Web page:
I’ve made it a real goal this quarter, in all of it’s all nighter, non-stop homework, Oreo gorging glory, to explore the beautiful corners of Savannah.

This seed was planted on the first weekend of the April when I took an early morning walk with Frances down to the park. We walked the streets that I drive on every single day, but by slowing down and having time to look at the houses and the trees and the people, I saw completely new streets. The small backyards full of antique treasures and tightly wound ivy, the artfully chipped paint on the Victorian homes and the intricate wrought iron that curved it’s way around the church steps all gleamed at me in a knowing light. The notion of noticing all of the undiscovered– or perhaps, discovered, but forgotten charm of the Savannah that isn’t in the tour guide books was then cemented in the equal parts challenging (the good kind of challenging) and frustrating (just good, old frustrating) Urban Ethnography Class that I am taking.

Urban Ethnography is quite the conundrum.

My expectations for this Anthropology class were as follows:

-To take part in an interesting, one time only elective.
-Get to be in an extremely small class with optimum learning and open discussions.
-To take part in some sort of community project.
-To find out what “Urban Ethnography” actually is.

The reality:

-I am, in fact, taking part in an interesting, one time only elective because I doubt this class will ever be allowed to be offered again.
-It is an extremely small class (started off with 9 students– one kid dropped the class. Thus, there are now 8. Please remember that one of the 8 is me.) Not so much discussion, though.
-And we are taking part in an observation style survery of ethnographic data collection of Water’s Avenue– a notoriously dangerous, troubled and predominantly African American area within the Eastside district of Savannah.

Frustrating/Challenging parts:

-Still not really knowing what the goal of this quarter is.
-Still not really knowing what the phrase “Urban Ethnography” means.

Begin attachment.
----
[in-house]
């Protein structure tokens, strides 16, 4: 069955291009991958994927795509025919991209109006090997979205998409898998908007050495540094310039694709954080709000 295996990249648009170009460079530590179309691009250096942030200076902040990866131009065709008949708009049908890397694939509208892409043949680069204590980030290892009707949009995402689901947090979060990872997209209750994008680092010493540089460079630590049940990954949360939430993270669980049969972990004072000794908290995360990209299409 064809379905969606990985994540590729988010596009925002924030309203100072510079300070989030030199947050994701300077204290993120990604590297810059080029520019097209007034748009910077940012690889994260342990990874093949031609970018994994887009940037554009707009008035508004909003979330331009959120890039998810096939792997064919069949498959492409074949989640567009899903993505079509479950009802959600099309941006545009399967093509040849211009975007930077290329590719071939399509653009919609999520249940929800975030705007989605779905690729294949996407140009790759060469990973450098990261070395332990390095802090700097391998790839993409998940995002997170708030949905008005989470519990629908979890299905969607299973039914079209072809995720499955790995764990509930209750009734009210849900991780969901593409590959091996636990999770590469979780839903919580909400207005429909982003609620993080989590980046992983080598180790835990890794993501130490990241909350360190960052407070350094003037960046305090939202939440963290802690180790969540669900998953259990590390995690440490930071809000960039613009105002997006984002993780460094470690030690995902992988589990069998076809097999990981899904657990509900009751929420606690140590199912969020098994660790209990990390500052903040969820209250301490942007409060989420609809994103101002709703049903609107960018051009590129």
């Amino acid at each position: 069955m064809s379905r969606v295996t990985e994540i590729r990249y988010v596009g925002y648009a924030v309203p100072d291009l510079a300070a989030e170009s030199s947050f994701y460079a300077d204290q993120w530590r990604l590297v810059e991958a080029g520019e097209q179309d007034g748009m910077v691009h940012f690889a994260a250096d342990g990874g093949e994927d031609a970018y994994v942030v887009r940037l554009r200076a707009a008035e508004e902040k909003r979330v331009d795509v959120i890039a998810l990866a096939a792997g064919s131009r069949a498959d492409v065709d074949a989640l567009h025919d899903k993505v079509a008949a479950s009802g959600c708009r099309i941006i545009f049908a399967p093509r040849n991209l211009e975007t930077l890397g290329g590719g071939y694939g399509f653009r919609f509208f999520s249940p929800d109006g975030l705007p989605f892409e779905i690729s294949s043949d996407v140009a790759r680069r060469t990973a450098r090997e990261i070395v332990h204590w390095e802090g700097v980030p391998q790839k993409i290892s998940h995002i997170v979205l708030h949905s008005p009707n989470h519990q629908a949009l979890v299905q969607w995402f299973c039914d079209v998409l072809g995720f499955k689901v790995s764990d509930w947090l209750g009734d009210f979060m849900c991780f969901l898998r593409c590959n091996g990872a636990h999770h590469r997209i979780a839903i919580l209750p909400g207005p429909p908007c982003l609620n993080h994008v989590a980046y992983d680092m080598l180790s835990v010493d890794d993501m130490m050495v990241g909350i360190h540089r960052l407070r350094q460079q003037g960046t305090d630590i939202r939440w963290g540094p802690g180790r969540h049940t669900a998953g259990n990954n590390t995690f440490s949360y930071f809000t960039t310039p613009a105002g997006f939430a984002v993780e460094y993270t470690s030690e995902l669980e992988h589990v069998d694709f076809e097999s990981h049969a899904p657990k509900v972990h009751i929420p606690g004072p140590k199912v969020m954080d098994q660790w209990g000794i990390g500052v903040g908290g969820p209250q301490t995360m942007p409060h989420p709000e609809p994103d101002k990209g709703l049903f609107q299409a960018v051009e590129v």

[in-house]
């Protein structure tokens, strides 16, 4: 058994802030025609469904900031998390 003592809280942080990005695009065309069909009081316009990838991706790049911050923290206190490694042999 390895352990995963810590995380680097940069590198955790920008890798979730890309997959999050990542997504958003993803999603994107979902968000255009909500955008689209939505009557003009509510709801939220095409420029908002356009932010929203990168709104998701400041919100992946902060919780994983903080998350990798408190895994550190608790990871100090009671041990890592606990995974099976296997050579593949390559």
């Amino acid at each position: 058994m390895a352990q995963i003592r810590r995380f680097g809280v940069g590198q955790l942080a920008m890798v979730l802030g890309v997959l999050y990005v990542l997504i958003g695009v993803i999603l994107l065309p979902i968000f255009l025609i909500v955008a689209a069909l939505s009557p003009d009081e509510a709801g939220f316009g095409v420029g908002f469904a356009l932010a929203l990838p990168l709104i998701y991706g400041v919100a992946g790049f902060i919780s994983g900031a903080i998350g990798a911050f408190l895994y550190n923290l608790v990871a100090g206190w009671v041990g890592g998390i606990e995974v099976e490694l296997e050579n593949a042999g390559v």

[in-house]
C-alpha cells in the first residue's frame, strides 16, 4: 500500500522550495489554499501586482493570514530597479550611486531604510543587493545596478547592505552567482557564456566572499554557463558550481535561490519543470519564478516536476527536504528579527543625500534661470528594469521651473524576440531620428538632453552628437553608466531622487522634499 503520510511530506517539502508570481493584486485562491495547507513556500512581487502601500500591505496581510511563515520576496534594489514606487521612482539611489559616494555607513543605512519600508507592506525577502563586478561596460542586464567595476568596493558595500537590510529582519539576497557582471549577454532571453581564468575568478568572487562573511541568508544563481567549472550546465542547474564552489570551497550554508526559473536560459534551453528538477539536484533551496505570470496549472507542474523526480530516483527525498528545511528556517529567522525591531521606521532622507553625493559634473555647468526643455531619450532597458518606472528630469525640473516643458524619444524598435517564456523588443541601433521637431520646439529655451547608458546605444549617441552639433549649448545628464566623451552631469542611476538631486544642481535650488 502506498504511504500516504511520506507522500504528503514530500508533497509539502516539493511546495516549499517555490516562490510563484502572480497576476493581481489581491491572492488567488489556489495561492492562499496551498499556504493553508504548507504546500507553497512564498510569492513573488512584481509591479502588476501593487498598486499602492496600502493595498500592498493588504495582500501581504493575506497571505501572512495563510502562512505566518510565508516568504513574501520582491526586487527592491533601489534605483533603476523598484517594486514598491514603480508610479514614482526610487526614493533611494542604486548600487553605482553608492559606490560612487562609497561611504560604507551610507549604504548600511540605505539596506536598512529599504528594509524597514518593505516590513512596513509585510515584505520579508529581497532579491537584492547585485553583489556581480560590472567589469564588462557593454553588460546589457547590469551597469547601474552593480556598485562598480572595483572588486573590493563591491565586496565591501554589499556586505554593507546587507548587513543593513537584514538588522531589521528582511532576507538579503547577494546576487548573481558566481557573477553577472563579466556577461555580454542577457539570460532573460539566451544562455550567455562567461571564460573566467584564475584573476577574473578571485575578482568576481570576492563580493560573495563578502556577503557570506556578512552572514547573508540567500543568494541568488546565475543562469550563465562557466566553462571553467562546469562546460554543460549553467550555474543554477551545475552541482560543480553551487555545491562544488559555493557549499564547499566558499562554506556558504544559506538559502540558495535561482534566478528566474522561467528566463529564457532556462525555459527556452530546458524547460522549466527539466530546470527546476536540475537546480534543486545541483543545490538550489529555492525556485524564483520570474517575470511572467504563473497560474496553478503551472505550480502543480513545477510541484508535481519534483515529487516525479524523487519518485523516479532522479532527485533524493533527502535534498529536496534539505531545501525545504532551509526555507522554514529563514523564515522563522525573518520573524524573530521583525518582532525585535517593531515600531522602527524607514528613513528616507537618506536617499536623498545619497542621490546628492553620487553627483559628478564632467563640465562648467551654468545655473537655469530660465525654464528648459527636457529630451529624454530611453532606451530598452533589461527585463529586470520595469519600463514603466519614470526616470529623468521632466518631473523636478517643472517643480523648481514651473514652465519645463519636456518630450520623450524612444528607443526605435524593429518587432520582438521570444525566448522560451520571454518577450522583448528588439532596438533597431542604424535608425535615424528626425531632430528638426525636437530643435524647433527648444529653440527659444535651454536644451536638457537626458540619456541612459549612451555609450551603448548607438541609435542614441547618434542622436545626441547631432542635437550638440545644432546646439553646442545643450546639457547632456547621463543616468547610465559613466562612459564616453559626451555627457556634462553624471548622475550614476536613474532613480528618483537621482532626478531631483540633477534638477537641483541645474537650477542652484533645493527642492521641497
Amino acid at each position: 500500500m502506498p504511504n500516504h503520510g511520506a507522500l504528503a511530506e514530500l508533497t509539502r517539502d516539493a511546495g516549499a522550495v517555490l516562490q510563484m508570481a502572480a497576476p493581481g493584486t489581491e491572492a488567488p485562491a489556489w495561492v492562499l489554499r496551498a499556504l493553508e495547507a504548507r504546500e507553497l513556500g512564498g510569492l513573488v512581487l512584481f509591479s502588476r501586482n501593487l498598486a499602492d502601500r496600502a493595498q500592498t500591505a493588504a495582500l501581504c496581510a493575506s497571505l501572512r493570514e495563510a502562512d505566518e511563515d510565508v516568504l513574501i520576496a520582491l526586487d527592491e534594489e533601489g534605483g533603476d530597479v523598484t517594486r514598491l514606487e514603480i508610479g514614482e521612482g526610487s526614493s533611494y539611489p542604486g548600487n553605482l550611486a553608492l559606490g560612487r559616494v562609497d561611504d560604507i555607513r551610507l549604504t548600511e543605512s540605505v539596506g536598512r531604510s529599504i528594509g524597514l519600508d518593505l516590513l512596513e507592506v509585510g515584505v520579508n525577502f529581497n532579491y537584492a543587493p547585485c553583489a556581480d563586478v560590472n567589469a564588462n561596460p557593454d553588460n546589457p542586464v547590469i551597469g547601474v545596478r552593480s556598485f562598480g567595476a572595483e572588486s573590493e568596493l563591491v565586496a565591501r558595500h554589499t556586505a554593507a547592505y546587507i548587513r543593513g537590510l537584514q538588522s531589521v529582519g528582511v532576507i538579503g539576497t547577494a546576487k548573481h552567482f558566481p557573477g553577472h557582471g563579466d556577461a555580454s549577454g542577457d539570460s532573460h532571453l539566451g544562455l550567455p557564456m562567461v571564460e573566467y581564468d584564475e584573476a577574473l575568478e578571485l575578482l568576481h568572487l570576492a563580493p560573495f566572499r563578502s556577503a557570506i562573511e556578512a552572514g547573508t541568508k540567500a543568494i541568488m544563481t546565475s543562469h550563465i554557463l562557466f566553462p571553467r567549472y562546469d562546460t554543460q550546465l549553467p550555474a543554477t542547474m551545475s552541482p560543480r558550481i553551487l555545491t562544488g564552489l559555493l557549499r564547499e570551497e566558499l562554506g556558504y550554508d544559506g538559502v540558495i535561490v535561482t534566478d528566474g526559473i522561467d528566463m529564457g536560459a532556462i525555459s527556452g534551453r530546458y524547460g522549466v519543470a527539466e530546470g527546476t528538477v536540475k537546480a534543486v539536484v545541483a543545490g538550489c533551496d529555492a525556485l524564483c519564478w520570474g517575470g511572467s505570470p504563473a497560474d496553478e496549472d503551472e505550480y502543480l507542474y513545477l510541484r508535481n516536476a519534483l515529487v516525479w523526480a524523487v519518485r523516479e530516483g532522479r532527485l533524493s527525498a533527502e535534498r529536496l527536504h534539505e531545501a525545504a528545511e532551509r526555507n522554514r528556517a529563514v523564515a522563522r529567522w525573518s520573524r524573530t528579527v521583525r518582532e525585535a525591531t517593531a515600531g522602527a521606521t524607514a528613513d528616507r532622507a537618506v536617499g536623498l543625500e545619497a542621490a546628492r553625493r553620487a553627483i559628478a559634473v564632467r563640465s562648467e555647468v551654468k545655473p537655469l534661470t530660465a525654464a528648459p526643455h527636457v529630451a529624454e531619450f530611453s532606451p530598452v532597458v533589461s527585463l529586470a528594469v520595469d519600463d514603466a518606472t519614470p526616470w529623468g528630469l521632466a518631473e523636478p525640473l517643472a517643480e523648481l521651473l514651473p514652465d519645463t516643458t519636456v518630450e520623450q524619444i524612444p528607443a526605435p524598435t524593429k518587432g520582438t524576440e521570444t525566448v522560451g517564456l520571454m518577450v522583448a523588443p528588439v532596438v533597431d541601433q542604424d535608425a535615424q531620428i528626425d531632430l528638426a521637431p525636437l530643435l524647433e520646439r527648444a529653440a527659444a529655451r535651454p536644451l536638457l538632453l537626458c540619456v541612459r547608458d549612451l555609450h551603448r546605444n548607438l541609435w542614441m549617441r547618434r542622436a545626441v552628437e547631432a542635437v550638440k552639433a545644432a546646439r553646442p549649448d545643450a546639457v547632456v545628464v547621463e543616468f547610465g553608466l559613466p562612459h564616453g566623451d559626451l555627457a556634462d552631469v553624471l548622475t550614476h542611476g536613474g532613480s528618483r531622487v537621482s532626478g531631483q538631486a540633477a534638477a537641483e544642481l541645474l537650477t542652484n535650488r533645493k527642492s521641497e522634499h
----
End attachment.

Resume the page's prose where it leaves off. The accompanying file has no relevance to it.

-Finding relatable ground with the amazing people we’ve been working with while coming into their lives as a white, upper class, college aged, college attending, female.
-Working with a professor who’s passion for her subject is so strong, that it’s impossible not to notice. She and I agree on almost nothing.
-Working in a discussion based, philisophically open ended, exestentialism heavy environment where words like “community” “group” “them” “us” “under-privileged” and “fix” are not allowed.

The really, really cool parts:

-Getting to see a part of Savannah that I was previously afraid of.
-Learning that spending time with people that are intimidating makes them less and less intimidating and before long, they become just people and not intimidating people.
-Community involvement, in most cases, solves actual problems.
-Friendliness is SO not overrated or outdated. Especially when the friendliness is genuine.
-We’ve gotten to spend time with people and hear their stories. Stories about 80 year old women who have lived in Savannah their entire lives. Stories about the evolution of a struggling neighborhood to a thriving community of person to person support and long term goals. Stories about failures and broken promises from a system that has failed them.
-Savannah is a city of beautiful layers and people. This sentiment becomes truer and truer with every new month that I spend here.

With all of the gusto for learning and exploration that I have developed over the past month or two, I have really felt that committing to the exploration of a strong understanding and appreciation of the place is you live is such an important part of ones involvement in a place. And challenging yourself to view the streets of Savannah in way that is different than what I am inclined to see is sometims uncomfortable and challenging, but always rewarding and wonderful. Whether I am talking to the men at the Muffler Center or sneaking my way through the halls of the abandoned Romana Riley School or standing in awe of the beautifully tired homes lining Ott Street, I feel a wonderful sense of presence. Of ownership. Of timing. Of history. Of understanding.

I am so grateful for this new feeling of true residency in a Savannah and I am so grateful for the challenging and frustrating path that it took to get to this place. I am suddenly so interested and excited by the idea of time invested in a community. 

One thought on “Corners

  1. Really love this and what it reflects about you,what you're learning and how you're growing..can't wait to have you show me / to meet /to help (?) some of the people of which you write

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